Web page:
Q&A, remedial

Fr. Dwight Longenecker, apparently troubled about the Synod’s encouragement of a more welcoming attitude by the Church toward gay people, asks:

Surely we believe that all persons have gifts and qualities to offer the Christian community. Are we saying that homosexuals have some sort of special, unique gifts to offer simply because they are persons with same sex attraction? Where does that come from? What exactly are those unique gifts they have because they are homosexuals? Do they have gifts and qualities and insights because they live a celibate and single life? How are their gifts different then, from the gifts and qualities of the heterosexual single, celibate person? Isn’t this patronizing and offensive to heterosexual single people?…

People with same sex attraction are already welcomed into the church equally with whatever gifts and qualities they have as individuals. Why does their sexuality have anything to do with it? Are we suggesting that homosexual people are more sensitive, caring, artistic or spiritual? If so, isn’t that patronizing–almost like saying, “Gerald is such a witty person! He’d make such a good interior designer…” If that is what we are saying are we suggesting that all homosexual people have these gifts and qualities simply because they have same sex attraction? Does that mean we think there cannot be homosexuals who are dull, selfish, stupid, brutish, violent, vulgar and boorish? Are we putting one group of people in some kind of special category because of their sexual orientation? If so how crazy is that?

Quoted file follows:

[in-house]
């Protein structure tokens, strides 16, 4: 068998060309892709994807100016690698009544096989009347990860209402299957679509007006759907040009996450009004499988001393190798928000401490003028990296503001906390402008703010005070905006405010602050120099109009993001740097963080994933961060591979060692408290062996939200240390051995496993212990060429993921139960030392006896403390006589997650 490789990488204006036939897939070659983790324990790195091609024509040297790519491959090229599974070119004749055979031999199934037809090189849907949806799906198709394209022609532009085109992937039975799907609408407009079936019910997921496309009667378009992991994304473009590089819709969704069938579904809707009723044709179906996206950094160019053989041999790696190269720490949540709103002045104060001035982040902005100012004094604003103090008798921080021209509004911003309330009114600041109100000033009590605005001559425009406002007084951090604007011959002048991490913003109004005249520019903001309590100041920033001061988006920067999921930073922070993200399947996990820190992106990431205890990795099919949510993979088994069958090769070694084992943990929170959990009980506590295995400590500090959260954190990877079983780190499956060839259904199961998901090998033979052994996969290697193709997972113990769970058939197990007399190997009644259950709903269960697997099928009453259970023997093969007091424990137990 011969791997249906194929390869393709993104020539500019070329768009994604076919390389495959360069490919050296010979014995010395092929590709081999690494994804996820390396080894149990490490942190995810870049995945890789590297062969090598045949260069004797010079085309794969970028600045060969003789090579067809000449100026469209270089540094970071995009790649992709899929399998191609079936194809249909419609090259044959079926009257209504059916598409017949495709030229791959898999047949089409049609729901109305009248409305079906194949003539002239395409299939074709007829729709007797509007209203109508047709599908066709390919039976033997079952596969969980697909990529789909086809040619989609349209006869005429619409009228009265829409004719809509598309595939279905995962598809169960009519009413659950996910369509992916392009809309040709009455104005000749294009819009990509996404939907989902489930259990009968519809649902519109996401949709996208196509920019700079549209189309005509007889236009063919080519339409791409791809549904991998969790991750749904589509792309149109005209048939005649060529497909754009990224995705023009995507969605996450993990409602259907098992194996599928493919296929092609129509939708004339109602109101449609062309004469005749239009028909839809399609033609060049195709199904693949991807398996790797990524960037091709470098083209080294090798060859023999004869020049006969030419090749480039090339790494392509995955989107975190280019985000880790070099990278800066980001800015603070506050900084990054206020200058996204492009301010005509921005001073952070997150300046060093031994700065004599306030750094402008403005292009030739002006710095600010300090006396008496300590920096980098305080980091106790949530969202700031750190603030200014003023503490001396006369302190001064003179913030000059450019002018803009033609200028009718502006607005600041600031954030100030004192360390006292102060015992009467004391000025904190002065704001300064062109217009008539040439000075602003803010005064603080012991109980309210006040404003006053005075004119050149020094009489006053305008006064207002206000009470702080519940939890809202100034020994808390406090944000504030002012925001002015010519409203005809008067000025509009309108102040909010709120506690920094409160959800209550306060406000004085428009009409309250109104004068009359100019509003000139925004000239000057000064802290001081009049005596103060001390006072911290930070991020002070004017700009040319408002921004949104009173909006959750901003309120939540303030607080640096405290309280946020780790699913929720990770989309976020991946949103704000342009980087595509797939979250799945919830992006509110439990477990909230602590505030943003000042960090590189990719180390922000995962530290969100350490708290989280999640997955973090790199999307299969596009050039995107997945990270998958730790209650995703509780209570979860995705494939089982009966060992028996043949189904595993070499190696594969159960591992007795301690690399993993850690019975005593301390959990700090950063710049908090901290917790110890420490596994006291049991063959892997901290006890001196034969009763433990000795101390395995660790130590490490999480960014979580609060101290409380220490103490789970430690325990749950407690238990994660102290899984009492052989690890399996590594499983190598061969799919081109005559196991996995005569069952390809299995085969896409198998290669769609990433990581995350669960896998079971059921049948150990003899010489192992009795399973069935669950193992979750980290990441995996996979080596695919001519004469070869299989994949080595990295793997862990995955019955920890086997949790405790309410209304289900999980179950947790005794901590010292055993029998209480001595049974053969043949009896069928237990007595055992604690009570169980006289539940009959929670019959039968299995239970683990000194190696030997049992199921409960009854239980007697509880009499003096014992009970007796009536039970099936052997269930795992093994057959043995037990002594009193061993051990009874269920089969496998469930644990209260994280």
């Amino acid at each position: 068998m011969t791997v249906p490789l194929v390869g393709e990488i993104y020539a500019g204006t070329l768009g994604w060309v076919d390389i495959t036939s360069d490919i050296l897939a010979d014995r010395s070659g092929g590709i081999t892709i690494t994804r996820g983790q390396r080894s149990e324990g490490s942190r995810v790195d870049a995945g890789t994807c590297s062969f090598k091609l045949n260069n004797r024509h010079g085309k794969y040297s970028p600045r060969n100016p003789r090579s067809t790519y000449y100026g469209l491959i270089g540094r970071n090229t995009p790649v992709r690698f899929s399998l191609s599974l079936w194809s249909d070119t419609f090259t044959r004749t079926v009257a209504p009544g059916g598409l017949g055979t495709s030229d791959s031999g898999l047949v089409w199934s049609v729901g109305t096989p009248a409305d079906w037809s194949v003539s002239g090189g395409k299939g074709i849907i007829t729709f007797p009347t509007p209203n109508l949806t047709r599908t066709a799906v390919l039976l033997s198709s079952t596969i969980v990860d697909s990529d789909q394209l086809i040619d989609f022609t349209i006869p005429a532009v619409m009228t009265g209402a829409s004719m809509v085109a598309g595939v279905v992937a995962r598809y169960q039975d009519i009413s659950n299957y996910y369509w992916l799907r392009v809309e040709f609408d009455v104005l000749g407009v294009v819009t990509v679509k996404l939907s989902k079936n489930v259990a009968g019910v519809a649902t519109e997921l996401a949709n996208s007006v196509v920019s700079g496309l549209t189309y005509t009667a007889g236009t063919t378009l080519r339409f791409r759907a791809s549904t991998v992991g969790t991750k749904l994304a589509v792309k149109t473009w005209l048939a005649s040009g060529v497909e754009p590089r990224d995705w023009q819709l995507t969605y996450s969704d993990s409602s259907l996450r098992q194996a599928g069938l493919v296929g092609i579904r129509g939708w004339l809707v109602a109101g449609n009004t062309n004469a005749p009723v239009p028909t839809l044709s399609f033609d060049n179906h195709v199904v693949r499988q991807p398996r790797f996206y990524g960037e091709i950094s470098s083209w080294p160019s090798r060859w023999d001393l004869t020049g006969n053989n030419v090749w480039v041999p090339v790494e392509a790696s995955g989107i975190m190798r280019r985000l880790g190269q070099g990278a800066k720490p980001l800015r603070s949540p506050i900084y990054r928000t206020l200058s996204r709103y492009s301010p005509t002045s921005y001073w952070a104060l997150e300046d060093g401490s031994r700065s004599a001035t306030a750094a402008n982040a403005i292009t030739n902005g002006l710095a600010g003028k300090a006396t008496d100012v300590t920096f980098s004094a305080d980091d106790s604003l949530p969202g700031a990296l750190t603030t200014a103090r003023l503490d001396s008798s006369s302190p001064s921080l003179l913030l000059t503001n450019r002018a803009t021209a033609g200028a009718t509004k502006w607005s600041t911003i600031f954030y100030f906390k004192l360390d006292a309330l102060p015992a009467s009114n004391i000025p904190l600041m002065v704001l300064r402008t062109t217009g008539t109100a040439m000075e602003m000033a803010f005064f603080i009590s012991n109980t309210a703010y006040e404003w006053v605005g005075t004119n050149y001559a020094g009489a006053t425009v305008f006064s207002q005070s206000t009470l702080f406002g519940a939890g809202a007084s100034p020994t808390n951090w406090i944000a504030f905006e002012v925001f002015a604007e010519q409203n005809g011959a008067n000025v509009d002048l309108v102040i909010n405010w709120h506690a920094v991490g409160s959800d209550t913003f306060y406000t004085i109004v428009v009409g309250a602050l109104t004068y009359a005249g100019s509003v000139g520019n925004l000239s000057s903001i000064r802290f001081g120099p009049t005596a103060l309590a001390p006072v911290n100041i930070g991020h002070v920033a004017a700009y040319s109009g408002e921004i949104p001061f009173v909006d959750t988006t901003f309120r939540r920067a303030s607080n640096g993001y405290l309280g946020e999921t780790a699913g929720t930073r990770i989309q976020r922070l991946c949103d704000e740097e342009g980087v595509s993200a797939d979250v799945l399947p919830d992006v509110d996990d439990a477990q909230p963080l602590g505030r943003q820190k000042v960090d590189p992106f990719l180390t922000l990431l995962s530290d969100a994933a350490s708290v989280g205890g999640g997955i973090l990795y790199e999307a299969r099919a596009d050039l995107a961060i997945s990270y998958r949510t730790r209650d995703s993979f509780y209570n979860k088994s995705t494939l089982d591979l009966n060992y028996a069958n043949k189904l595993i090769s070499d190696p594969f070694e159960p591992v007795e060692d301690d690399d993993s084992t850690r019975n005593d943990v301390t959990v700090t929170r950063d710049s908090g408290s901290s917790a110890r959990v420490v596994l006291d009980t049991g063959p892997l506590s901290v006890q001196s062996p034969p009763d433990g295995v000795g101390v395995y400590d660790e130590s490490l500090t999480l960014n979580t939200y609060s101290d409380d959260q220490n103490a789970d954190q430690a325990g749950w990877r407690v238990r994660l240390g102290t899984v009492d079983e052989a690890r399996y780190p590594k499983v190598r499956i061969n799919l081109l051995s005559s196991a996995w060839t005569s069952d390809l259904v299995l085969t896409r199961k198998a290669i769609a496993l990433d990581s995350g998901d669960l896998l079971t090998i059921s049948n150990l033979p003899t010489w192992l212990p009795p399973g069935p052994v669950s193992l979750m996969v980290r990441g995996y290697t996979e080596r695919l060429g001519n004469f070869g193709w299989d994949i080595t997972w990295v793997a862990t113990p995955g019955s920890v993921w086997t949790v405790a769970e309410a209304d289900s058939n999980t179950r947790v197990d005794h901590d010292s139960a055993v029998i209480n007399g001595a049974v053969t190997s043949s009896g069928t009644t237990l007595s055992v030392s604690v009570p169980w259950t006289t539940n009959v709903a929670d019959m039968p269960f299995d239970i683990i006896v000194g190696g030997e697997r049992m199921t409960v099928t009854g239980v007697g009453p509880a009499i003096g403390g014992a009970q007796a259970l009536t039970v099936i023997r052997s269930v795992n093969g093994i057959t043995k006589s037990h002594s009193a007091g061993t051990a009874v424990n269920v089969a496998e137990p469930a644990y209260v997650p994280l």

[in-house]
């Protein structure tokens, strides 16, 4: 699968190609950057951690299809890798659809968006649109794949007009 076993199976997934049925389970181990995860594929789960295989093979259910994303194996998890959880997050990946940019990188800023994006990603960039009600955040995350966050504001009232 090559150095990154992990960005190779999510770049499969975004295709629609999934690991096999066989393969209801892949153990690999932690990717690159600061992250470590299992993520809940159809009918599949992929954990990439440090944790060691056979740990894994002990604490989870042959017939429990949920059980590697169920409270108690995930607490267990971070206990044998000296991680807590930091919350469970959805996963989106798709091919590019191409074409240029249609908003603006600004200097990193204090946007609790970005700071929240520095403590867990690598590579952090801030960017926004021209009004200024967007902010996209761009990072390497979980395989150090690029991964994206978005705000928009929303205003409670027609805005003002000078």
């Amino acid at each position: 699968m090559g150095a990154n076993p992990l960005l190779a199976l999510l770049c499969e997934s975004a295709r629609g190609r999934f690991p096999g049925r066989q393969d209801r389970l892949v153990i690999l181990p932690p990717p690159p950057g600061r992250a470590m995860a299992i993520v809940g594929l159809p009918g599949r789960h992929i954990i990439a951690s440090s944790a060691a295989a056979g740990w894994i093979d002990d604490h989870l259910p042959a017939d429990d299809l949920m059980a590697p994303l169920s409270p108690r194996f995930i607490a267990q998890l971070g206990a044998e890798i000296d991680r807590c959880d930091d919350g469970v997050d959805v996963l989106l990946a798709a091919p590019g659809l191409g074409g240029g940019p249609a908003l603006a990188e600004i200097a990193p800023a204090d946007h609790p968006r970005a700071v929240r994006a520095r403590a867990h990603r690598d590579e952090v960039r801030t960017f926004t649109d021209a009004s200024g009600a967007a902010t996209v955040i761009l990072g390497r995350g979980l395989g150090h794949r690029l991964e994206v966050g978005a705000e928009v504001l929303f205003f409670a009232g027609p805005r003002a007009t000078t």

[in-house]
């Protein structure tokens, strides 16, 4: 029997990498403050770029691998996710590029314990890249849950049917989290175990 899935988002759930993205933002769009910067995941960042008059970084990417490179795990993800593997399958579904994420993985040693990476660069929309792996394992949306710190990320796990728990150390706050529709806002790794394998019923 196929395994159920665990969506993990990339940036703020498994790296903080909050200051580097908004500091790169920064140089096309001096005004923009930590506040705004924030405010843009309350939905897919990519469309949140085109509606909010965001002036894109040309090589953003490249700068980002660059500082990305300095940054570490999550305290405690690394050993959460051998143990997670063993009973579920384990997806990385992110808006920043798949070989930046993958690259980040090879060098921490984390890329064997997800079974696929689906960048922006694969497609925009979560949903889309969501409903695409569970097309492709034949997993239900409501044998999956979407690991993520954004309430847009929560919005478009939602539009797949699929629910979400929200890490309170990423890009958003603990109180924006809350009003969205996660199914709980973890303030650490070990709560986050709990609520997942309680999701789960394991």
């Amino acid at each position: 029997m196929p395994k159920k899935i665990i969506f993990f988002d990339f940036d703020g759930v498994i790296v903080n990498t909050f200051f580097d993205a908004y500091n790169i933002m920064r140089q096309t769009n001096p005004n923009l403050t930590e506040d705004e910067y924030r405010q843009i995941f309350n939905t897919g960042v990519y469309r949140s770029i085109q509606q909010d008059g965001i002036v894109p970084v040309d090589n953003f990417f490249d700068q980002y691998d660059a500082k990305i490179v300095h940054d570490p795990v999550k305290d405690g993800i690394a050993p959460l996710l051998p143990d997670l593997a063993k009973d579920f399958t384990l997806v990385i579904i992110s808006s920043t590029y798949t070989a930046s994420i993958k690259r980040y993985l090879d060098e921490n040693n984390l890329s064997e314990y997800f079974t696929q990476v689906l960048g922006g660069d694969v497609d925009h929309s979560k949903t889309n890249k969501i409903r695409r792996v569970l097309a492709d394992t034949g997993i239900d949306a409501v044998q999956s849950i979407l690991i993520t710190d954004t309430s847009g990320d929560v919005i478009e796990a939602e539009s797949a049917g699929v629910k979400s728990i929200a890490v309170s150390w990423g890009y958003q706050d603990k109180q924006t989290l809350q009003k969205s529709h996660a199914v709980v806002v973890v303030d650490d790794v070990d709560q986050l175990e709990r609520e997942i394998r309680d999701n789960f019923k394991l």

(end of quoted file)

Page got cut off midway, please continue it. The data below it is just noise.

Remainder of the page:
Mark Shea, with the patience of a good kindergarten teacher, answers helpfully:

[I]f we are going to welcome homosexuals into the circle of humanity for whom Christ died, that means, you know, treating them like human beings, both made in the image and likeness of God and fallen sinners. And that means, when homosexuals consistently report a sense that they are not welcome and not human beings to many of their fellow Catholics (and when those who are trying to live faithful lives report that even that effort is not good enough for some of their fellow Catholics), it may be time to do a re-think about how best to shepherd them.

As if we should have to explain such things.


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